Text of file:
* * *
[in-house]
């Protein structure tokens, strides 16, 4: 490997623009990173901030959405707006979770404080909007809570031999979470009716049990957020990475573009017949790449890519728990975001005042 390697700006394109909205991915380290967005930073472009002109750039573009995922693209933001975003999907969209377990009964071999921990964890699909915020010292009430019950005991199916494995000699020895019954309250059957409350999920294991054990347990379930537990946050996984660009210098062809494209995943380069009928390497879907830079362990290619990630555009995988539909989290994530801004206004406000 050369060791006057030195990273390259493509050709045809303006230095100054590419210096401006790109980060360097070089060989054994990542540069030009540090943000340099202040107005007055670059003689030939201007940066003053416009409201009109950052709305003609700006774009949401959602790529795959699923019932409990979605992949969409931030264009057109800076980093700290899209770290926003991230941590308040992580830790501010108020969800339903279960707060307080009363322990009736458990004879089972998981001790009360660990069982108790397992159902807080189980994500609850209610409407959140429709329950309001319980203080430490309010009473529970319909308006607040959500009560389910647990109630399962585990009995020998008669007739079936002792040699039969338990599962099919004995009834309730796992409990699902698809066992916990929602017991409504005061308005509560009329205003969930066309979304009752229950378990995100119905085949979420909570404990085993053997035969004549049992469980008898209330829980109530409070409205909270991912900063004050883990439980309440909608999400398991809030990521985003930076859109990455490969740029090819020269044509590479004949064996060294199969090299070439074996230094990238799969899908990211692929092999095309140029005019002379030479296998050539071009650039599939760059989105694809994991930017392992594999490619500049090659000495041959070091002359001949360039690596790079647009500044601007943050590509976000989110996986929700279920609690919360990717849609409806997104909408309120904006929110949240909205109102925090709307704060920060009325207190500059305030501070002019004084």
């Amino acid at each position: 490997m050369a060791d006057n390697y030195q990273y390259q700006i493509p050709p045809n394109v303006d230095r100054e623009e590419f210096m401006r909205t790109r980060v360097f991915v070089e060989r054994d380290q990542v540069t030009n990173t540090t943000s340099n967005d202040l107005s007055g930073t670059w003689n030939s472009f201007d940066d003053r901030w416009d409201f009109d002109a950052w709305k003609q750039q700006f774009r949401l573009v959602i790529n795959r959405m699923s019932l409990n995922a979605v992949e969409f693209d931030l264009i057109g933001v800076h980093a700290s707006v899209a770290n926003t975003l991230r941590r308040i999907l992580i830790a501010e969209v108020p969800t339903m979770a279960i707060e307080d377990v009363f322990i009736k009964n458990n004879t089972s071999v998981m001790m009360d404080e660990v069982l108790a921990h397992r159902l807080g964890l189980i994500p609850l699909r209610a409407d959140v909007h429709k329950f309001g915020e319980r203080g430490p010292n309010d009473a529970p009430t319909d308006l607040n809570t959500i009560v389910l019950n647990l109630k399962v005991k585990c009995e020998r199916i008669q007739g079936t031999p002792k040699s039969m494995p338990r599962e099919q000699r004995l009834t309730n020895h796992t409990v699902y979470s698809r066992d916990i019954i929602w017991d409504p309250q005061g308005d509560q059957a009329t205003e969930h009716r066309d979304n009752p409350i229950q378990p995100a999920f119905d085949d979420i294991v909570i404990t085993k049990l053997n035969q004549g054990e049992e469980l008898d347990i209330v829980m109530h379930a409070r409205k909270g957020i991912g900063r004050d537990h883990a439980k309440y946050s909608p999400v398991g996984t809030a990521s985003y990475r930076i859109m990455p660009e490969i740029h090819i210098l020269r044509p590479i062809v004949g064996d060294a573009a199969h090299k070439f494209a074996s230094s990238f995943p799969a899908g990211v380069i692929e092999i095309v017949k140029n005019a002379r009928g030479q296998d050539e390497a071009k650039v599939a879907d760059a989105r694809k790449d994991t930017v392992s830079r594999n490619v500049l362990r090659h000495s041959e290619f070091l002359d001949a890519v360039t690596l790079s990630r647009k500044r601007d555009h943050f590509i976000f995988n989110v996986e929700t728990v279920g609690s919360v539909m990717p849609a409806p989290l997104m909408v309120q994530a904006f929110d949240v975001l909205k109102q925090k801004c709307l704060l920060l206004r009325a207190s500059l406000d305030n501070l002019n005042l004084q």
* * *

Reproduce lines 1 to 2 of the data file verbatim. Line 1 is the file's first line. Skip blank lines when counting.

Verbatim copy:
[in-house]
């Protein structure tokens, strides 16, 4: 490997623009990173901030959405707006979770404080909007809570031999979470009716049990957020990475573009017949790449890519728990975001005042 390697700006394109909205991915380290967005930073472009002109750039573009995922693209933001975003999907969209377990009964071999921990964890699909915020010292009430019950005991199916494995000699020895019954309250059957409350999920294991054990347990379930537990946050996984660009210098062809494209995943380069009928390497879907830079362990290619990630555009995988539909989290994530801004206004406000 050369060791006057030195990273390259493509050709045809303006230095100054590419210096401006790109980060360097070089060989054994990542540069030009540090943000340099202040107005007055670059003689030939201007940066003053416009409201009109950052709305003609700006774009949401959602790529795959699923019932409990979605992949969409931030264009057109800076980093700290899209770290926003991230941590308040992580830790501010108020969800339903279960707060307080009363322990009736458990004879089972998981001790009360660990069982108790397992159902807080189980994500609850209610409407959140429709329950309001319980203080430490309010009473529970319909308006607040959500009560389910647990109630399962585990009995020998008669007739079936002792040699039969338990599962099919004995009834309730796992409990699902698809066992916990929602017991409504005061308005509560009329205003969930066309979304009752229950378990995100119905085949979420909570404990085993053997035969004549049992469980008898209330829980109530409070409205909270991912900063004050883990439980309440909608999400398991809030990521985003930076859109990455490969740029090819020269044509590479004949064996060294199969090299070439074996230094990238799969899908990211692929092999095309140029005019002379030479296998050539071009650039599939760059989105694809994991930017392992594999490619500049090659000495041959070091002359001949360039690596790079647009500044601007943050590509976000989110996986929700279920609690919360990717849609409806997104909408309120904006929110949240909205109102925090709307704060920060009325207190500059305030501070002019004084």